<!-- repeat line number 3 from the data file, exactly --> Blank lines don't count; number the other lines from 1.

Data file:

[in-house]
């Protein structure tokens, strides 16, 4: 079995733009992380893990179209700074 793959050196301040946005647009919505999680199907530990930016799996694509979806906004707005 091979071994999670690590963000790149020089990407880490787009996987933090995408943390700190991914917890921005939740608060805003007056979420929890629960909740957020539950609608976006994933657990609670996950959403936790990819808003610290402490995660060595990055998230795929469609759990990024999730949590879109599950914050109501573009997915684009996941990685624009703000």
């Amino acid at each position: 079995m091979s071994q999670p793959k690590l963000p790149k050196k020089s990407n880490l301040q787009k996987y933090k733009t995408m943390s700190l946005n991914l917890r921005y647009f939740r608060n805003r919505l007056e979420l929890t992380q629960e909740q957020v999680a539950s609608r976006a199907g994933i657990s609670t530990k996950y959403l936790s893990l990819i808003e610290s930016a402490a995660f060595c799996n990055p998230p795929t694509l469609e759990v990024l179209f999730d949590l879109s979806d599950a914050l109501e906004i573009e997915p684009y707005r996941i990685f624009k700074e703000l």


């Amino acid at each position: 079995m091979s071994q999670p793959k690590l963000p790149k050196k020089s990407n880490l301040q787009k996987y933090k733009t995408m943390s700190l946005n991914l917890r921005y647009f939740r608060n805003r919505l007056e979420l929890t992380q629960e909740q957020v999680a539950s609608r976006a199907g994933i657990s609670t530990k996950y959403l936790s893990l990819i808003e610290s930016a402490a995660f060595c799996n990055p998230p795929t694509l469609e759990v990024l179209f999730d949590l879109s979806d599950a914050l109501e906004i573009e997915p684009y707005r996941i990685f624009k700074e703000l």